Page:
Five minutes at the beginning of each month can save you money and headaches down the road! How? By utilizing that five minutes to check your tire pressure. But how do you check your tire pressure? Let us help.
Did you know it’s not the tire that supports the weight of your vehicle, but rather the air pressure inside the tire? So it’s no surprise that tire pressure influences many important characteristics of vehicle performance, such as: driving comfort, directional stability, cornering and braking grip, plus the general handling behavior. Driving with incorrect tire pressure will have a negative influence on one or more of these important characteristics. So it’s important to monitor tire pressure with frequency to ensure optimal performance.
What is my recommended tire pressure?
The tire pressures specified for your vehicle are agreed to between the vehicle manufacturer and the tire producer. The psi (pound per square inch) is based on your vehicle’s total weight and size, towing weight capability, and recommended tire size. These pressures are set to help keep you safe and comfortable on the road so it’s important to follow them.
But how do you know what the recommended tire pressures are? The recommended tire pressures for your vehicle//tire combination can be found in your vehicle handbook or on the driver's door post.
Why cold inflation pressure?
Recommended tire pressures for your vehicle are based on cold inflation pressure. Gas expands when heated and contracts when temperatures decline. This means that you should check your pressures in the morning before the tire has been run, before the ambient temperature rises, and before exposure to direct sunlight. Hence, cold inflation pressure.
Daily temperatures rise and fall between day and night and as we move through the seasons. Tire pressures can fluctuate 1 psi for every 10 degrees Fahrenheit. So if the outside temperature increases by 10 degrees, the tire pressure will increase by 1 psi. Conversely, if the ambient temperature drops 10 degrees, the tire pressure will decrease by 1 psi.
The pressure inside warm tires will be higher due to the fact that driving causes heat buildup. So you should never reduce the pressure inside warm tires because when they have cooled down, the pressure could fall to below the minimum tire pressure.
As temperatures drop in the fall and winter, it’s especially important to check tire pressures. In the winter, your tires could experience a drop of nearly 5 psi which affects traction, handling and durability. This fluctuation throughout the year leads to the recommendation of checking your tire pressures at the beginning of each month and before long road trips, where the additional load may require the tire pressures to be increased according to the specification. And don’t forget to check your spare tire!
How do I actually check the pressure?
You can check your tire pressure right at home. As mentioned above, just be sure to check pressures when tires are cold, or haven’t been driven in several hours.
You will need an accurate tire pressure gauge which you can find at your local auto parts dealer. There are battery-operated digital gauges and the more traditional stick-type gauge, either one will work and shouldn’t set you back more than $15.
Once you’ve identified the manufacturers recommended pressure, you’re five minutes from completion.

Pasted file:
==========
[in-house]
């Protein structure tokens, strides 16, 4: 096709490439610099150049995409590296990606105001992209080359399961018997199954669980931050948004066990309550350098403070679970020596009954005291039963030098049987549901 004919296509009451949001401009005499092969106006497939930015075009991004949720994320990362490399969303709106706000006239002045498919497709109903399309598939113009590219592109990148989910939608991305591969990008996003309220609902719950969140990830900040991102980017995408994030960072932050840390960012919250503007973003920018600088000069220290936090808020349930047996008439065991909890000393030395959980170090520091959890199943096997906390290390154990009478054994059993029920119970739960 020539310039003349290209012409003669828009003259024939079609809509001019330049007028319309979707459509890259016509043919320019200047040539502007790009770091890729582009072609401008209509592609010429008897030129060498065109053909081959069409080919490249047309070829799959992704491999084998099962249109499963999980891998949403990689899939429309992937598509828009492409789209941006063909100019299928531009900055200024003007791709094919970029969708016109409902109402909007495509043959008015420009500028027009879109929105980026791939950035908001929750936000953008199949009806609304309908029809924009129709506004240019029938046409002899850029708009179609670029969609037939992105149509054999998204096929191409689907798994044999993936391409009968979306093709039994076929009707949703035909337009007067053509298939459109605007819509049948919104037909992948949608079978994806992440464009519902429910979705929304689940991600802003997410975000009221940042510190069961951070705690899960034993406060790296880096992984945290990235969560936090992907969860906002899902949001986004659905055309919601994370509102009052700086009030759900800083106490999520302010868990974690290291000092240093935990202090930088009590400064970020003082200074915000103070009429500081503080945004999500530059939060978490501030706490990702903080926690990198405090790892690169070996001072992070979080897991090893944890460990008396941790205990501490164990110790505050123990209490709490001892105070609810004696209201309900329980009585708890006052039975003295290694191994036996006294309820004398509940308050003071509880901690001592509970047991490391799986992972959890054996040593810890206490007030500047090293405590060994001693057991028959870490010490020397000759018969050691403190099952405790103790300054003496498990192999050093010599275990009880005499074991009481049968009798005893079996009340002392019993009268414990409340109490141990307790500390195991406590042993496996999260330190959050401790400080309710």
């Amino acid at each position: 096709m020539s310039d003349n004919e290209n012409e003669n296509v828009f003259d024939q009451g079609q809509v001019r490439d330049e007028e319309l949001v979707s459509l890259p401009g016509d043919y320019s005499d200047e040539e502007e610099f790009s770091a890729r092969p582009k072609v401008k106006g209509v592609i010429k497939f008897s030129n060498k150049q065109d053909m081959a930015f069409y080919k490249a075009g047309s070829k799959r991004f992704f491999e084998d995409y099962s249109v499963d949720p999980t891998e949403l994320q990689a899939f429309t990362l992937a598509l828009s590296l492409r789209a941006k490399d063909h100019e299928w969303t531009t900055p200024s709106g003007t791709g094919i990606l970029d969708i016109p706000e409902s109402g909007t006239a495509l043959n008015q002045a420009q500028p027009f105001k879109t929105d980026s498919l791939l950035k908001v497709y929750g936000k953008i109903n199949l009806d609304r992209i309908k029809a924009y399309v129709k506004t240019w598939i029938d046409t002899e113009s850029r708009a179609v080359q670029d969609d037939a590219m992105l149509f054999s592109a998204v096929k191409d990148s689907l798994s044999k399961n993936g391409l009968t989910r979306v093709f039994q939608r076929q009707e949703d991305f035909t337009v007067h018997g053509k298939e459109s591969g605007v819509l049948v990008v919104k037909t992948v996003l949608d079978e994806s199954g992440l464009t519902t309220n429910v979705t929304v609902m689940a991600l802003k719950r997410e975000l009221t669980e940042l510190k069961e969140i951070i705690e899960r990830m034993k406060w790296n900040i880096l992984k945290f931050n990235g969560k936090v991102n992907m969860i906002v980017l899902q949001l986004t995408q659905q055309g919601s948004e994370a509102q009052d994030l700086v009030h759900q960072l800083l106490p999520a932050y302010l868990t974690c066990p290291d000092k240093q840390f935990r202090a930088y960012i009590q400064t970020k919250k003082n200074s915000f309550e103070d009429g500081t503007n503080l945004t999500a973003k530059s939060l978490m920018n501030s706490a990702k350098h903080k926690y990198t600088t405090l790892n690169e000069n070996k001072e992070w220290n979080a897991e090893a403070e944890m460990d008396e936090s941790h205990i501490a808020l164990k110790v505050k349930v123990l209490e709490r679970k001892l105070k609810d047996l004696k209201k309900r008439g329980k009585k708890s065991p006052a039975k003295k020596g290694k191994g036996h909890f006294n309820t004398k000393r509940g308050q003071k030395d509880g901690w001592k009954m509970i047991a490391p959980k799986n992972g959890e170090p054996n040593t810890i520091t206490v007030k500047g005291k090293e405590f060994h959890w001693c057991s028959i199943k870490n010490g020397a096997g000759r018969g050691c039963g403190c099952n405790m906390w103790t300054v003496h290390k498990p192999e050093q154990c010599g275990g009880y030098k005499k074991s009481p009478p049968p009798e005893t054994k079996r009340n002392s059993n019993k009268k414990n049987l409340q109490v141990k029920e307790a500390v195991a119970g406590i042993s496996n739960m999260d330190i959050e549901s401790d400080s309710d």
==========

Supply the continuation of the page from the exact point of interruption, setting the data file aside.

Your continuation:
Remove the end caps on the valve stems of your tires (don’t lose them!).
Place the tire pressure gauge into the valve stem and press down quickly to get a reading.
Check the psi reading and compare to the recommended psi.
If the reading is above the recommendation, push in the valve to let out some air.
If the reading is below the recommendation, fill your tire with air until you’ve reached the recommended pressure.
Do this for all the tires on your vehicle…including the spare!
Driving on overinflated tires will have a negative impact on:
Vehicle handling behavior, especially when cornering at speed
Driving on underinflated tires has a negative impact on:
Driving safety (tires can dislodge from the rim when cornering)
Economy (higher fuel consumption, lower mileage)
SAFETY WARNING – Under inflation can lead to the inside of the tire being damaged. This can result in tire failure or even a blowout. Hidden tire damages are not rectified by adjusting the tire pressure.
Can I just rely on the TPMS?
A Tire Pressure Monitoring System (TPMS) must be installed in all new cars. The TPMS can be based on different concepts and sensors. There are essentially two main types of TPMS system:
Direct systems - pressure sensors integrated with the valve or attached to the rim or inside of the tire.
Indirect systems - no pressure sensor fitted to the tire/rim. Pressure differences are measured "indirectly" via for example tire rolling circumference changes.
Car manufacturers may opt either for direct or for indirect systems. While new vehicles are equipped with TPMS, these systems issue a low pressure warning only after tire pressure drops 25 percent below the vehicle manufacturer’s recommended pressure. In many cases a slight drop in air pressure would not trigger a warning light and would cause a loss of fuel economy and could lead to vehicle safety issue. Even with TPMS, motorists need to check tire pressure with a tire gauge every month.
Fitment and maintenance of TPMS systems should be left to the tire specialists.
If you’re still uncomfortable checking your own tire pressures, check out General Tires @ Jackson's Service Center. They are happy to assist and answer any questions you may have.